7 thoughts on “Why would I kill you? That would only end your suffering.”

  1. 1) If characters never die the game loses suspense to its detriment.

    2) If characters die too often the game loses fun, also to its detriment.

    3) The mark of a good GM is to almost but not quite kill everybody once a session. Those are the “epic” sessions players talk about for years afterwards.

    So it is all about suspense.

    You may not believe me, but killing a character may be just what your campaign needs right now.

  2. When we start a new campaign, I always tell my players up front: “All dice will be rolled in the open and character death is a very real possibility.” And then I remind them of that each time they enter a life-threatening situation.

  3. This is one of the reasons I like Last Breath; it’s a way to come back from zero HP with a cost. Even on a 6-, you might get to make one parting shot to give your death a bit more meaning. I don’t have a problem with PCs dying, but dying undramatically isn’t terribly fun. 

  4. In the game I’m running, a few weeks back our Paladin died in single combat with the avatar of a vengeful god, having his shield arm bitten off. He failed his Last Breath, but I gave him one final action. He thrust forward his mighty sword Maestercard at his killer, and rolled a 4. Oh well.

    I gotta say, we’ve had characters die before, but this was a very poignant moment and it had a real effect on the players, never mind the other characters! The first thing the party decided to do after the battle, was find a way to resurrect him.I’m not going to make it easy for them, but it has driven the story along in a very natural way, with a goal that the players and party members want to achieve 😀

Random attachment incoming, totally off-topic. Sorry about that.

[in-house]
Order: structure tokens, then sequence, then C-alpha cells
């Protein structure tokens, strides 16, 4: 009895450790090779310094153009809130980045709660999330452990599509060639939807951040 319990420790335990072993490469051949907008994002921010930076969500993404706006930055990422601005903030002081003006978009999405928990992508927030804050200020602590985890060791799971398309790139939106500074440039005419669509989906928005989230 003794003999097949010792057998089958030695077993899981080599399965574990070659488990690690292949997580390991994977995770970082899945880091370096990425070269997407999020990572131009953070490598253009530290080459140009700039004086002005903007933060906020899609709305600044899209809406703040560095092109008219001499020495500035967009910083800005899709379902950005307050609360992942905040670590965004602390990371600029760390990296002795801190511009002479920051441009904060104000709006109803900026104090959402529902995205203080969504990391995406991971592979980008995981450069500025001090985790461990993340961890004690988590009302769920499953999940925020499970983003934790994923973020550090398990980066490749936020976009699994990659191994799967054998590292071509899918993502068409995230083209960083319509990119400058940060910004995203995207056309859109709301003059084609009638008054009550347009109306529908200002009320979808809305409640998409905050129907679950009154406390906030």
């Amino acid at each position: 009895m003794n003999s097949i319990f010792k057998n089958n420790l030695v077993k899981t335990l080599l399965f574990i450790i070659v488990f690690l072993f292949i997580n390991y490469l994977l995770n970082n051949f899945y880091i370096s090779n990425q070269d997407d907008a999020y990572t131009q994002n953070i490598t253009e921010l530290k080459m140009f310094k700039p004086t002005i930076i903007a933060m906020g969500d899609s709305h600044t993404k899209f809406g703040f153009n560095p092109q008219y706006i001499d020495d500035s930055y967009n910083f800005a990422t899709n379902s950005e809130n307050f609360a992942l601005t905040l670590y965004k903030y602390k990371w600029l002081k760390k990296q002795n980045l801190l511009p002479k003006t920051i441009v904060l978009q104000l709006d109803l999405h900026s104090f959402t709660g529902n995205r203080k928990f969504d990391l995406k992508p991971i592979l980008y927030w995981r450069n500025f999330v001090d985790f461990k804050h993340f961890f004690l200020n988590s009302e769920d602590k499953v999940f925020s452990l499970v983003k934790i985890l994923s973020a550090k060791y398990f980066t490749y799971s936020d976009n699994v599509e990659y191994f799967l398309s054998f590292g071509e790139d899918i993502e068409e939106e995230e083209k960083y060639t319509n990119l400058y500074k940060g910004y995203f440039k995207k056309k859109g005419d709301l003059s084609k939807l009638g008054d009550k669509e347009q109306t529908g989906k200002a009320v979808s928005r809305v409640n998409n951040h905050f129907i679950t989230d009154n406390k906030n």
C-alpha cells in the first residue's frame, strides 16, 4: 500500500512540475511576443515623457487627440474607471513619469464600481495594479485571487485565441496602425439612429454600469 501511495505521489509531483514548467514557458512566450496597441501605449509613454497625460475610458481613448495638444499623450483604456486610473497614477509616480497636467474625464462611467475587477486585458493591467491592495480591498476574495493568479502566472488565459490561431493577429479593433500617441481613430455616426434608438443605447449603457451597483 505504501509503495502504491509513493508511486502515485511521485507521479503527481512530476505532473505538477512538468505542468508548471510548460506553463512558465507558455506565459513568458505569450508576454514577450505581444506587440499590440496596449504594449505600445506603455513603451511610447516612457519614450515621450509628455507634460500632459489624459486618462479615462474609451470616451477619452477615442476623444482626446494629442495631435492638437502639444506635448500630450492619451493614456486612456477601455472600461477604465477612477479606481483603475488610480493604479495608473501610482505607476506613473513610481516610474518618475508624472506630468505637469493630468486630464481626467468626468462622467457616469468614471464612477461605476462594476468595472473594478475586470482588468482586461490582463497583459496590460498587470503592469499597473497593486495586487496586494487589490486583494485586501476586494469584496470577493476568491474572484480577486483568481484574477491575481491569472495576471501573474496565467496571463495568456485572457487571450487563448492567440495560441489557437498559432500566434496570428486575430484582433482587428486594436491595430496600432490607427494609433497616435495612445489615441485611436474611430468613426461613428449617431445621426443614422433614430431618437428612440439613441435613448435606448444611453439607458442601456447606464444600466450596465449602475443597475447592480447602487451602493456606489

5. “*Sweet Lovely Death*

    In Torchbearer, death is usually a mercy. So be merciless. When you have the opportunity to hurt the characters, don’t flinch. Strip them of their gear, stick them with conditions, introduce hair-raising twists and terrible compromises. It’s part of the fun of the game!”

  6. “The mark of a good GM is to almost but not quite kill everybody once a session. Those are the “epic” sessions players talk about for years afterwards.” 

    I SOOO much disagree with this in general and in DW specifically. 

  7. Tim Franzke

    ☺Happily people differ.

    The epic games that are talked about are the ones with epic fights, the daring escapes, that last crucial die roll that saved the day, 9 out of 10. Especially in DW which emulates old school dungeon crawling. Other games that are not as combat focused as DW and the old school games it emulates have different things that make them epic.

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